All posts tagged Mooz

Review: Spirou – Den kompletta samlingen 1972-1975

Spirou – Den kompletta samlingen 1972-1975Spirou – Den kompletta samlingen 1972-1975 by Jean-Claude Fournier
My rating: 3 of 5 stars

This is the tenth chronological collection of the classic Belgian adventure comic Spirou and Fantasio, and includes three albums from the early 1970s.

The creator of this epoch, Fournier, inherited the comic from André Franquin, whom most view as the master artist of the series. Fournier’s style is not quite as dynamic, but is clearly based in the same school and works surprisingly well for these comics. Not the least does the somewhat more rigid style fit these typical, somewhat didactic 1970s stories, in which Fournier tries to remedy the fact that the previous comics with Spirou and Fantasio took place in a traditional boys adventure world by introducing a strong female supporting character, a number of believable colored characters as well as a more modern view of life in the third world.

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Review: Spirou – Den kompletta samlingen 1988-1991

Spirou – Den kompletta samlingen 1988-1991Spirou – Den kompletta samlingen 1988-1991 by Tome
My rating: 4 of 5 stars

The classic Belgian album series Spirou and Fantasia was created in the 1930s and since then a number of different comics artists have shouldered the responsibility of creating this humorous adventure comic. After a number of years when the series was less artistically interesting, the creative duo of Tome (Philippe Tome) & Janry (Jean-Richard Geurts) took over the reins in the early 1980s and restored the comic to its former glory, and not at least made it more contemporary. This volume contains four of their best albums, in which the two adventurers and journalists travel around the globe.

The most interesting story is set in in Russia just after the Berlin Wall fell. A story that despite or perhaps because of the humorous tone and the caricatured style, really feels like a historical document about this now long lost era.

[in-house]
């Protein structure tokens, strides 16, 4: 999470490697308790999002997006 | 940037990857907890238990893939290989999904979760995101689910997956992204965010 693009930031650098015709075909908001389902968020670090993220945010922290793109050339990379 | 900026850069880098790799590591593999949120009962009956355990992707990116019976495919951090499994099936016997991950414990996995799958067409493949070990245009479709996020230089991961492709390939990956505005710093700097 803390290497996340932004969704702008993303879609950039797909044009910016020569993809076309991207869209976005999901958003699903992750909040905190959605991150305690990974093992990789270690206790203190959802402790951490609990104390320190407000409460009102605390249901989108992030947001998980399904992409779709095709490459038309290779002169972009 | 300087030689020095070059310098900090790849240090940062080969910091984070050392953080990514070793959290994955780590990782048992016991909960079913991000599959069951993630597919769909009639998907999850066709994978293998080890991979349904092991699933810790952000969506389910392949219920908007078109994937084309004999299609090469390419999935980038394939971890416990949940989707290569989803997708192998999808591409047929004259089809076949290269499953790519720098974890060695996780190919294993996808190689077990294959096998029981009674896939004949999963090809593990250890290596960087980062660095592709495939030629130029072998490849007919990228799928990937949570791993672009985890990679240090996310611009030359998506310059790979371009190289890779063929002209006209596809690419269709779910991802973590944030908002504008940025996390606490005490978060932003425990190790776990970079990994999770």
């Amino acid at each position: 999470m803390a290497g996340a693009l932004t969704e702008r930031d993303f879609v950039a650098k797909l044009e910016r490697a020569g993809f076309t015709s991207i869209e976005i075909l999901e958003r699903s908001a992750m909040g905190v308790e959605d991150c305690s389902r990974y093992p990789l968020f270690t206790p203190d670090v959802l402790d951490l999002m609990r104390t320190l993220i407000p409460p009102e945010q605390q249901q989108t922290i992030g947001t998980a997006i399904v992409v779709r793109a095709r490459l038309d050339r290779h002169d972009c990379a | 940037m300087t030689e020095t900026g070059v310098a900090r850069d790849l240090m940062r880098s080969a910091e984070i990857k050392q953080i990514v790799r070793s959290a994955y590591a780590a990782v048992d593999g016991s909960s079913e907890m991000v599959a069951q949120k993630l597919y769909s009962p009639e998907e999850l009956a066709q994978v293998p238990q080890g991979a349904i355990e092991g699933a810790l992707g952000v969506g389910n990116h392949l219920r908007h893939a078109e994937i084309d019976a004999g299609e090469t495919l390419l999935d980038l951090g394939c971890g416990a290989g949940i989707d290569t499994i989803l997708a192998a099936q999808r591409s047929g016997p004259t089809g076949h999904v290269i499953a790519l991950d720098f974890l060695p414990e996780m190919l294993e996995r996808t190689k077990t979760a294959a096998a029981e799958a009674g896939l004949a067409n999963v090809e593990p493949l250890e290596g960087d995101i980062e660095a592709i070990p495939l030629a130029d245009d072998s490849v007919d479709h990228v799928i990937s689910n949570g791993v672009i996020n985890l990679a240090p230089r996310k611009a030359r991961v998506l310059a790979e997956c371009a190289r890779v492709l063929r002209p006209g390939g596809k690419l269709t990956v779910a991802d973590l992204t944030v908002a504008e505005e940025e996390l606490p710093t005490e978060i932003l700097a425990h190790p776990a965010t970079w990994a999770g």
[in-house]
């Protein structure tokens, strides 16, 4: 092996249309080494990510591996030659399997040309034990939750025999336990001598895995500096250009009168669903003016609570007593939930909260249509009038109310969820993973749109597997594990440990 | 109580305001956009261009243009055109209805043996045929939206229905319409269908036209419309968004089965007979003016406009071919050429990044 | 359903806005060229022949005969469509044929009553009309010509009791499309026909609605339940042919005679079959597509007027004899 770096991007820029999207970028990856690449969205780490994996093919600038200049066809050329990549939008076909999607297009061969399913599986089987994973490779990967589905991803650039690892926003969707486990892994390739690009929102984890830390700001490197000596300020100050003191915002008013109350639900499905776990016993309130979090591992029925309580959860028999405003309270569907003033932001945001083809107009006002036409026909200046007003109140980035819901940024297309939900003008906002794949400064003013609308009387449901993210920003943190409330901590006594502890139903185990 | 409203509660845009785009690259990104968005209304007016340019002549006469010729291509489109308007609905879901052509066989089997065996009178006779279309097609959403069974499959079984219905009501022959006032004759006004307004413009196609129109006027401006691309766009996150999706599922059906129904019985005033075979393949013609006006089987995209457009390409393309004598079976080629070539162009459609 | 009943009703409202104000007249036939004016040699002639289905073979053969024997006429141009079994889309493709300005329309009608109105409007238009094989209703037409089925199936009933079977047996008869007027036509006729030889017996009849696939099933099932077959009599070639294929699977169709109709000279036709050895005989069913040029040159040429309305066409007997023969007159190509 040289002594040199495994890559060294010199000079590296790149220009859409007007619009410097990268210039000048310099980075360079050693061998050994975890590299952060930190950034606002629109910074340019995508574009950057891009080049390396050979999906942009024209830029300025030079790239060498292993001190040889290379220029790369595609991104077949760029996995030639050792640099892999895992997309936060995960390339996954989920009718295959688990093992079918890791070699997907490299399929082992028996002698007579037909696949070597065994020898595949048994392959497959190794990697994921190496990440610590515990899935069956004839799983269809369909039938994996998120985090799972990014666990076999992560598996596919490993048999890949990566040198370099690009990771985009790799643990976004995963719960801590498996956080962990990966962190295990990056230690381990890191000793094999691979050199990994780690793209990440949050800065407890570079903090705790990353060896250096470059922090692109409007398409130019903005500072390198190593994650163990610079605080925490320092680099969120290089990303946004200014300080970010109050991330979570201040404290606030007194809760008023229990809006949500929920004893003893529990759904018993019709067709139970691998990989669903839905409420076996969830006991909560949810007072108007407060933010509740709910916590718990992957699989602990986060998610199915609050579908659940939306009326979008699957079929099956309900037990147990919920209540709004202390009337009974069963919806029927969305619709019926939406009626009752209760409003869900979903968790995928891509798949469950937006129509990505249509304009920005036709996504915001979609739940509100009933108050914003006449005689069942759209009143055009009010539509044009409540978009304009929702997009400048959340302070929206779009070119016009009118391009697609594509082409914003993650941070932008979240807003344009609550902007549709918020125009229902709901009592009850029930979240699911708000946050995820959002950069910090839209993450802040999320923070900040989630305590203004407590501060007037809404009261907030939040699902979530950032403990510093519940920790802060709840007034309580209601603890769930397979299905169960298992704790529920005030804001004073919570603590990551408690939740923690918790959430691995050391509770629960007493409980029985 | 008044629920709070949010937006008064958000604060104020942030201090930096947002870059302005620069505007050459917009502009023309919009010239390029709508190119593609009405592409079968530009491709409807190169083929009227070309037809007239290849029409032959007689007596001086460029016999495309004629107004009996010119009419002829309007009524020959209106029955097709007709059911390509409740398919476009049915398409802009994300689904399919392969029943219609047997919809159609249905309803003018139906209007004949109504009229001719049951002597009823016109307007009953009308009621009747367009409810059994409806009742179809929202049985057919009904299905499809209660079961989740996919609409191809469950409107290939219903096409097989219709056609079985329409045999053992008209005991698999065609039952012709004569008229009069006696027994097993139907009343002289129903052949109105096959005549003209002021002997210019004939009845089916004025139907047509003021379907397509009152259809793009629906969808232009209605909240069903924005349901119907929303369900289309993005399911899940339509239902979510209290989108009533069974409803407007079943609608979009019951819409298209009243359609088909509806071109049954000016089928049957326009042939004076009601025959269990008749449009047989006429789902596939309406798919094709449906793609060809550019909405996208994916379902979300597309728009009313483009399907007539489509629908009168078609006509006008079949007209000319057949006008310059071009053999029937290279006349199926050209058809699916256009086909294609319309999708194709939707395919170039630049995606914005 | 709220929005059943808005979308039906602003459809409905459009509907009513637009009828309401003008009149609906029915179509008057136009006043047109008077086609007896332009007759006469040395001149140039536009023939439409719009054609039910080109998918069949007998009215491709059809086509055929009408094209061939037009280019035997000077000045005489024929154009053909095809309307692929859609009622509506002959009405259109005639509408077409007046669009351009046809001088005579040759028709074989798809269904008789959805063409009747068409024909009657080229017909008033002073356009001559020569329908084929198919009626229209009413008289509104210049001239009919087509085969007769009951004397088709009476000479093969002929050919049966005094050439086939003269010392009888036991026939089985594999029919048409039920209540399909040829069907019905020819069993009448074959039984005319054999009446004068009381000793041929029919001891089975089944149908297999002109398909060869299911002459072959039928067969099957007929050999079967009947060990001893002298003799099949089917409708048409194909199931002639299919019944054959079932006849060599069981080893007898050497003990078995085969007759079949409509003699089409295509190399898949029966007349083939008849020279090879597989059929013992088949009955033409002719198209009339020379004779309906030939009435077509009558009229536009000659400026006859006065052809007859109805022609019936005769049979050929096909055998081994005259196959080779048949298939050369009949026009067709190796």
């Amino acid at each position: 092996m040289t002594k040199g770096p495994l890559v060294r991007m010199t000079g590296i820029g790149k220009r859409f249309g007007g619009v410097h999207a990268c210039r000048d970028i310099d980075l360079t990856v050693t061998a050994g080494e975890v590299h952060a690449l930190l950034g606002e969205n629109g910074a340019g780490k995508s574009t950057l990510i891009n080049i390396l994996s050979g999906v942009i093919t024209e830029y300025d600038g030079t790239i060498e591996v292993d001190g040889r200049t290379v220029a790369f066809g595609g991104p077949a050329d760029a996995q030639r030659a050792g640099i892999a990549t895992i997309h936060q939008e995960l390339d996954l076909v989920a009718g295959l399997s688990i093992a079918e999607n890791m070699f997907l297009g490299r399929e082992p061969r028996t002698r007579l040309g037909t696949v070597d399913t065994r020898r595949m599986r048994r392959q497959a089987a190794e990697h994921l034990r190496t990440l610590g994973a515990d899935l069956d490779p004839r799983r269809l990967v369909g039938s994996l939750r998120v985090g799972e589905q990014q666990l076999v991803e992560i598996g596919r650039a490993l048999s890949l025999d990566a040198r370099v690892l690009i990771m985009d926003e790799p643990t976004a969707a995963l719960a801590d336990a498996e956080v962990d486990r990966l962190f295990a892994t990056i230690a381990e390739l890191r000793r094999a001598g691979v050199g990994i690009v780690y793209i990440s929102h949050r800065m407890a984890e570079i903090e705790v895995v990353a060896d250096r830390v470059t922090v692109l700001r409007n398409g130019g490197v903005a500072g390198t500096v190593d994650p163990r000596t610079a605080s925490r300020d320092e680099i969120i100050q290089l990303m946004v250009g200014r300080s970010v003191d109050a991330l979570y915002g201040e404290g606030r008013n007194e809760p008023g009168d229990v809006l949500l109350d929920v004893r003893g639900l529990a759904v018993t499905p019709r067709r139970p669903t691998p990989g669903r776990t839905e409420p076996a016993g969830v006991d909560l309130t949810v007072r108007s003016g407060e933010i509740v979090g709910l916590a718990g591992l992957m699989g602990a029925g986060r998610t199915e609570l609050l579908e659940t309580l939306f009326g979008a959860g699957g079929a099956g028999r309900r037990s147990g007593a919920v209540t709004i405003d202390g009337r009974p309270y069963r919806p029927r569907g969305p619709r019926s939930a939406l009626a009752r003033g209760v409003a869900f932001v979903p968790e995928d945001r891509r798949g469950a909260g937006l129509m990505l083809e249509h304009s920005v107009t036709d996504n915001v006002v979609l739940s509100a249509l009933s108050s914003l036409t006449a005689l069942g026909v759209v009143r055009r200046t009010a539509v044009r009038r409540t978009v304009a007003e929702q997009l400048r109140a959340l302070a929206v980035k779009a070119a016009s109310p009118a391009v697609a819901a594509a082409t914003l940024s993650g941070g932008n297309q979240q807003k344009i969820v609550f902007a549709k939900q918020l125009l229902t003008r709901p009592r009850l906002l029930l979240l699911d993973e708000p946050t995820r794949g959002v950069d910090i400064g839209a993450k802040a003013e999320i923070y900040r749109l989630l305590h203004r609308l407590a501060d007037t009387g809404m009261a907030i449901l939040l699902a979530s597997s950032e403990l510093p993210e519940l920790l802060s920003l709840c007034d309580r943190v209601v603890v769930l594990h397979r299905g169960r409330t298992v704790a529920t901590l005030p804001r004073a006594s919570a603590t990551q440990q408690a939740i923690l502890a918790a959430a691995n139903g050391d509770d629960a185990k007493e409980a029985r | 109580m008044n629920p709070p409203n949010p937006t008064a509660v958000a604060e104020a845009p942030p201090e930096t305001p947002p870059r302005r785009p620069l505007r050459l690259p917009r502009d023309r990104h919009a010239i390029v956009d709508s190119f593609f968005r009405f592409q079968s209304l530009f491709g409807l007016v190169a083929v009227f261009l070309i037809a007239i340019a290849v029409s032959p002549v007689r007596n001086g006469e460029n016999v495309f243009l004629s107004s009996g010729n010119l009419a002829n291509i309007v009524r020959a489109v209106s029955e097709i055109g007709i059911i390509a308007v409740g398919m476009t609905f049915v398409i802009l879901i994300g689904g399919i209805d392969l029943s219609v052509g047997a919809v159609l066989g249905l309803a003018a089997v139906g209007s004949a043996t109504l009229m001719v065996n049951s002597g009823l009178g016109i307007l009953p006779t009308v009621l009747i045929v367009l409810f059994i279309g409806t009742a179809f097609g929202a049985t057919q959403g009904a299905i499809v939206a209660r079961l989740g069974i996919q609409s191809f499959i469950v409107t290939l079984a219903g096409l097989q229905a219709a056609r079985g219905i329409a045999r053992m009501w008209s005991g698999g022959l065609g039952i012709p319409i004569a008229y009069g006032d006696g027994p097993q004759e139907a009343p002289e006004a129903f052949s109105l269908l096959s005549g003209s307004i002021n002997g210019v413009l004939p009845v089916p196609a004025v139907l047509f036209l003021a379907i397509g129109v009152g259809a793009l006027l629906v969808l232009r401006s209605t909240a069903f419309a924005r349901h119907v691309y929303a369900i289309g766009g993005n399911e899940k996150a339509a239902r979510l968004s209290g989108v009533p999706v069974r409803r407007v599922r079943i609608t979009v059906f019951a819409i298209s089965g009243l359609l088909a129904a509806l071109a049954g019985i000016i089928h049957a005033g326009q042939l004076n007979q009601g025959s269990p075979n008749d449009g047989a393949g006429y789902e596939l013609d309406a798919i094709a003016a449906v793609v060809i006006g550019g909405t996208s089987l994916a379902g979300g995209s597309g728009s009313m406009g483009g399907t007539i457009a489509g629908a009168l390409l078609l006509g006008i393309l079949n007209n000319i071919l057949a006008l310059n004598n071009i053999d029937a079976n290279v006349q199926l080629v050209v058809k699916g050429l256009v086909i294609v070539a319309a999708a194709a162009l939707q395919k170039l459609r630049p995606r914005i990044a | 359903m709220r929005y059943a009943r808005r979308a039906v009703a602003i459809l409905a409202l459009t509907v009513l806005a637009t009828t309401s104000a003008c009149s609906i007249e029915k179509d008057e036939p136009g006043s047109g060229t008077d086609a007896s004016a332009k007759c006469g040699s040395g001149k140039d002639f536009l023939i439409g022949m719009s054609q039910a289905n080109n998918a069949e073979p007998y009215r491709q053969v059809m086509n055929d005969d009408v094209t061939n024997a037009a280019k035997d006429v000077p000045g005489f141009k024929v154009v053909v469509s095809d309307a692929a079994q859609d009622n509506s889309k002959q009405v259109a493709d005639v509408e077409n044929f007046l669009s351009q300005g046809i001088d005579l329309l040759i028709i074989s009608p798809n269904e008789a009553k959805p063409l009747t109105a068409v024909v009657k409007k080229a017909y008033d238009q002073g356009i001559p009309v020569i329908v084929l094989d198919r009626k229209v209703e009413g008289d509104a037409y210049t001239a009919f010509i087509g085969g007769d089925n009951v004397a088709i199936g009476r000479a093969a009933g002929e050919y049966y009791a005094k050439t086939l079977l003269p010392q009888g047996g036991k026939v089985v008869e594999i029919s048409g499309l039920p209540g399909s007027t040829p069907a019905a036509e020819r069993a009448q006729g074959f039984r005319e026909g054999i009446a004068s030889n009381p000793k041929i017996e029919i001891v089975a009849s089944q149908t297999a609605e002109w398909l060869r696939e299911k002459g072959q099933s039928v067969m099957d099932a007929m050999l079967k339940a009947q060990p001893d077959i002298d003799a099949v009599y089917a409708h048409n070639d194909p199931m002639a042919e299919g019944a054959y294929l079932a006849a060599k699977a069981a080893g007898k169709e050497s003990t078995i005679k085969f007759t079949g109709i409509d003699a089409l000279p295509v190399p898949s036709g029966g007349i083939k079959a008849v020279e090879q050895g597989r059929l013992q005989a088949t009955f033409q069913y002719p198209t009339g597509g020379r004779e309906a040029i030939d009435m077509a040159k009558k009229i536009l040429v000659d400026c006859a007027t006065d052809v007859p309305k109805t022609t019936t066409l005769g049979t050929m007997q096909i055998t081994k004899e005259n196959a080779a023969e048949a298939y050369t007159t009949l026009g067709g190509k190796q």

As for the art, Tome & Janry have here really hit their stride with their modern take of the classical Marcinelle style. This volume is complemented by a long preface that puts the comics in their historical contexts and also contains an abundance of photos, alternate covers, illustrations and other interesting material.

Entertaining, well-made comics, which despite the humorous adventure genre often contains serious themes.

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Review: Lönnmördaren

Lönnmördaren ?Lönnmördaren by Raoul Cauvin
My rating: 3 of 5 stars

Yet another volume in the album series Les Tuniques Bleues (The Blue Tunics), and as per usual, it´s a traditional, well-made comic in the classical French-Belgian album tradition. The plot is pretty thin – someone within their own ranks is trying to assassinate General Ulysses S. Grant, and as he becomes more and more paranoid, the rest of the camp is trying to figure out who might be behind it all. Cauvin delivers yet another OK script, but it’s Lambil’s artwork that lifts this album above the average. Not the best album in the series, but well worth reading.

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A few new books to read…

A few new books to read...

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Review: Spirou 1984-1987

Spirou 1984-1987Spirou 1984-1987 by Tome
My rating: 4 of 5 stars

The Danish-Swedish publisher Mooz continues the publication of hardcover collections with the classic French children’s comic Spirou. This volume contains three albums from the 1980s by Tome and Janry. This creative team was clearly the heirs to the undisputed master among Spirou artists, André Franquin, both in terms of the art, which has the same expressive, fast paced feel to it, and in the storylines, which are often linked to Franquin’s characters and comics.

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From the mailbag: German trade publications and French-Belgian albums.

From the mailbag: German trade publications and French-Belgian albums.

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